Facebook’s Andrew Bosworth, who serves as vice-president of the company’s augmented reality and virtual reality divisions, announced the acquisition in a post on the social network. The New York-based startup will become a part of Facebook Reality Labs, the social media company’s AR and VR division that was formerly known as Oculus Research. Bosworth said the goal was to “build this kind of technology at scale” and “get it into consumer products faster.”
CTRL-lab’s flagship product is a wrist-worn device that measures neuron activity in a subject and then imitates the same motion on a computer screen. The device made by CTRL-labs doesn’t read minds or detect neural impulses. Instead, it picks up on electrical impulses that come from muscle fibers as they move, similar to an EMG wristband. The computer then imitates the movement on the screen. The company claims it has advanced this capability to individual muscle cells. In other words, you won’t have to physically move your arm to move the arm on the screen. You’ll only have to think about physically moving your arm.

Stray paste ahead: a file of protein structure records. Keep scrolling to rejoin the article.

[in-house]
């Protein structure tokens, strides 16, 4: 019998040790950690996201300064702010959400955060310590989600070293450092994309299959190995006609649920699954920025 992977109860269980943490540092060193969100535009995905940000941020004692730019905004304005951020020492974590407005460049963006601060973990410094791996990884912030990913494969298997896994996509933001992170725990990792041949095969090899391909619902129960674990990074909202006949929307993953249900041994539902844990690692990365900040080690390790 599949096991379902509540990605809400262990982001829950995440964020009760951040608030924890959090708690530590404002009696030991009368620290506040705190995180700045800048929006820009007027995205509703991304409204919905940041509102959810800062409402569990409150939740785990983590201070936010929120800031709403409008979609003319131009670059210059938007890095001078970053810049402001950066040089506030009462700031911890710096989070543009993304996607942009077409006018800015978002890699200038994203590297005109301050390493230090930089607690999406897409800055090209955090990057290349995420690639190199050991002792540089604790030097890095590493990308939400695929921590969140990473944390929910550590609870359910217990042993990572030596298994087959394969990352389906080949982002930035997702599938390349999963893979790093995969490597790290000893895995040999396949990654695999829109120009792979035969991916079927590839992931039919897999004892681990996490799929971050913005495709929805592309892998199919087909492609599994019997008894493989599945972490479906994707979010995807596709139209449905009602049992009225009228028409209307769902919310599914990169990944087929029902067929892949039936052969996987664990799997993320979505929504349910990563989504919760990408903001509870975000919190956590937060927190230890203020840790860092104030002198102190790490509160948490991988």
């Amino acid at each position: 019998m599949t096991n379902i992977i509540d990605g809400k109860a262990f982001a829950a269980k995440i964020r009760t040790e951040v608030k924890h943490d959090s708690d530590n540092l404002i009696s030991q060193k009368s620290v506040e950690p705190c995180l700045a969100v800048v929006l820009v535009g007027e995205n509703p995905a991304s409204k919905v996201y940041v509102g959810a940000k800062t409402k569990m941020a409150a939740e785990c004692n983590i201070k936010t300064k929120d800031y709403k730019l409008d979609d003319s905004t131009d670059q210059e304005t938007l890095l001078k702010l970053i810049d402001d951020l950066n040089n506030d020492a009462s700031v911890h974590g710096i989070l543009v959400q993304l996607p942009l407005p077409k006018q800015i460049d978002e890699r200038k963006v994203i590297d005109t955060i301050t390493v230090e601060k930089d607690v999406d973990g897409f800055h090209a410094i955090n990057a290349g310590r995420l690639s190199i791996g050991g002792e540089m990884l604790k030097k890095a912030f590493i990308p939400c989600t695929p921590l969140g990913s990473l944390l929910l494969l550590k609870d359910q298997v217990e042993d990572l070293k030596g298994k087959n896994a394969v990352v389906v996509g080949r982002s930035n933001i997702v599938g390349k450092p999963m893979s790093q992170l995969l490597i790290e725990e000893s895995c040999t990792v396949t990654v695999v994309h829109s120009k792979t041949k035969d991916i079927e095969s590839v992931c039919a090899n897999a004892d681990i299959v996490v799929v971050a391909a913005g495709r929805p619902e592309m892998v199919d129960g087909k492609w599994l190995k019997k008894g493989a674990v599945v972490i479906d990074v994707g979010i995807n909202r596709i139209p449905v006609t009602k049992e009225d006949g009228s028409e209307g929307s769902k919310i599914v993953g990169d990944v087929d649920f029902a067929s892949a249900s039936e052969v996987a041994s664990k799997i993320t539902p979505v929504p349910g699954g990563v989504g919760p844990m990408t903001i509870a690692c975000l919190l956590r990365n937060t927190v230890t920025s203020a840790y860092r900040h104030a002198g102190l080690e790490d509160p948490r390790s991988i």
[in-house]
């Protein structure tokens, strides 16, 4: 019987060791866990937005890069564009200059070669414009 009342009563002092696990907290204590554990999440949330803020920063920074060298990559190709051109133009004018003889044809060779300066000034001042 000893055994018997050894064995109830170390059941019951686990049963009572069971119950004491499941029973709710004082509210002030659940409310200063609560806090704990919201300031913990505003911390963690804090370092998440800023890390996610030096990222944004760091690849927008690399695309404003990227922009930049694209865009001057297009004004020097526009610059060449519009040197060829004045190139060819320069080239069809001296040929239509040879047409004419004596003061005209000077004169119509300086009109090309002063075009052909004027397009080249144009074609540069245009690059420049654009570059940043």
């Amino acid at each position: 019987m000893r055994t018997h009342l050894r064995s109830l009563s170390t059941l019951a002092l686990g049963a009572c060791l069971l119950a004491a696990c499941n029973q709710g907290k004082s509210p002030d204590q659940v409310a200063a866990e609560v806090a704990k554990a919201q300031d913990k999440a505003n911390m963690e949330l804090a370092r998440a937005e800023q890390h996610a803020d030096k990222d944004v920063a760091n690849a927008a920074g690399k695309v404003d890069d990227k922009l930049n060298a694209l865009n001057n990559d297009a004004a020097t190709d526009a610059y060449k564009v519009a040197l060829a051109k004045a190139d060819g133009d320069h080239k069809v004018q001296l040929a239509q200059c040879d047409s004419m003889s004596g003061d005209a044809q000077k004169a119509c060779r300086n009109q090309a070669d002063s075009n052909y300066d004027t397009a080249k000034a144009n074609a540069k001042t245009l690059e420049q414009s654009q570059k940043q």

Bosworth wrote that the vision for the project was a wristband that let people control their devices as a natural extension of movement: “You have neurons in your spinal cord that send electrical signals to your hand muscles telling them to move in specific ways such as to click a mouse or press a button. The wristband will decode those signals and translate them into a digital signal your device can understand, empowering you with control over your digital life. It captures your intention so you can share a photo with a friend using an imperceptible movement or just by, well, intending to.”
Facebook has been working on brain computing projects for a while now. Back in 2017, it announced it was developing brain computer interfaces that will allow users to type using just their minds. While it may sound like another example of real life imitating events from Black Mirror, the technology is still very much in its early stages. The company itself admitted this summer at F8 that the technology was “bulky, slow and unreliable” and doesn’t expect it to be ready for consumers for several years.